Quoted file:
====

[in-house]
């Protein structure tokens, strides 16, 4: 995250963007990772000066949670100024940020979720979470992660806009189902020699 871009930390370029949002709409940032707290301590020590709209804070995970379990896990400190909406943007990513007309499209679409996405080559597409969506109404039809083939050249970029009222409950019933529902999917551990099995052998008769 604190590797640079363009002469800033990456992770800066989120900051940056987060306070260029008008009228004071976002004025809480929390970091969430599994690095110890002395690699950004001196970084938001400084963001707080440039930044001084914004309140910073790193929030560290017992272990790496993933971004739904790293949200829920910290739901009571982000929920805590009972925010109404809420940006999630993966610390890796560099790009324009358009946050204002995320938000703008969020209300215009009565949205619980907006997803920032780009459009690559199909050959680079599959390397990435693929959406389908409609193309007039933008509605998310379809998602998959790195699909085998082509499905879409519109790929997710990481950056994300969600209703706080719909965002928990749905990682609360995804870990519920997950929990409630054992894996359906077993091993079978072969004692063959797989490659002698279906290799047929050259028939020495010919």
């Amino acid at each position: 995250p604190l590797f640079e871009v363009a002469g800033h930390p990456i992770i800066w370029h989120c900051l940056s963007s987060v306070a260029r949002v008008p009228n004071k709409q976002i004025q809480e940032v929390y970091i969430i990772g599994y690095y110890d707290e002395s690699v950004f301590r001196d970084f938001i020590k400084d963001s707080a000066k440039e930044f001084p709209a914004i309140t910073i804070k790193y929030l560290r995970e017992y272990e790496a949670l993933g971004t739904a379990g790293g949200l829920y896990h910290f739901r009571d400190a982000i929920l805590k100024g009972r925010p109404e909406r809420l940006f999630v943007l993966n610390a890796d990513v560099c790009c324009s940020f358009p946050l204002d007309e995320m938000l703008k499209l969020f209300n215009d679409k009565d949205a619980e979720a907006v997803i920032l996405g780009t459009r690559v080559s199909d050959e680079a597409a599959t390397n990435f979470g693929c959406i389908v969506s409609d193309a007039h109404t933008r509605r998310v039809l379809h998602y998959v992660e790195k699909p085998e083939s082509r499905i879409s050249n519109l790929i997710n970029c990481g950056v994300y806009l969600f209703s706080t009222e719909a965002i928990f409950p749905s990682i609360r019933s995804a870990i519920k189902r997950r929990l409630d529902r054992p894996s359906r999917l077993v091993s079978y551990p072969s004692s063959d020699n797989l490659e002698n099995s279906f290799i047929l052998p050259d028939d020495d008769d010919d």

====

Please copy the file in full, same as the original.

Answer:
[in-house]
């Protein structure tokens, strides 16, 4: 995250963007990772000066949670100024940020979720979470992660806009189902020699 871009930390370029949002709409940032707290301590020590709209804070995970379990896990400190909406943007990513007309499209679409996405080559597409969506109404039809083939050249970029009222409950019933529902999917551990099995052998008769 604190590797640079363009002469800033990456992770800066989120900051940056987060306070260029008008009228004071976002004025809480929390970091969430599994690095110890002395690699950004001196970084938001400084963001707080440039930044001084914004309140910073790193929030560290017992272990790496993933971004739904790293949200829920910290739901009571982000929920805590009972925010109404809420940006999630993966610390890796560099790009324009358009946050204002995320938000703008969020209300215009009565949205619980907006997803920032780009459009690559199909050959680079599959390397990435693929959406389908409609193309007039933008509605998310379809998602998959790195699909085998082509499905879409519109790929997710990481950056994300969600209703706080719909965002928990749905990682609360995804870990519920997950929990409630054992894996359906077993091993079978072969004692063959797989490659002698279906290799047929050259028939020495010919």
């Amino acid at each position: 995250p604190l590797f640079e871009v363009a002469g800033h930390p990456i992770i800066w370029h989120c900051l940056s963007s987060v306070a260029r949002v008008p009228n004071k709409q976002i004025q809480e940032v929390y970091i969430i990772g599994y690095y110890d707290e002395s690699v950004f301590r001196d970084f938001i020590k400084d963001s707080a000066k440039e930044f001084p709209a914004i309140t910073i804070k790193y929030l560290r995970e017992y272990e790496a949670l993933g971004t739904a379990g790293g949200l829920y896990h910290f739901r009571d400190a982000i929920l805590k100024g009972r925010p109404e909406r809420l940006f999630v943007l993966n610390a890796d990513v560099c790009c324009s940020f358009p946050l204002d007309e995320m938000l703008k499209l969020f209300n215009d679409k009565d949205a619980e979720a907006v997803i920032l996405g780009t459009r690559v080559s199909d050959e680079a597409a599959t390397n990435f979470g693929c959406i389908v969506s409609d193309a007039h109404t933008r509605r998310v039809l379809h998602y998959v992660e790195k699909p085998e083939s082509r499905i879409s050249n519109l790929i997710n970029c990481g950056v994300y806009l969600f209703s706080t009222e719909a965002i928990f409950p749905s990682i609360r019933s995804a870990i519920k189902r997950r929990l409630d529902r054992p894996s359906r999917l077993v091993s079978y551990p072969s004692s063959d020699n797989l490659e002698n099995s279906f290799i047929l052998p050259d028939d020495d008769d010919d």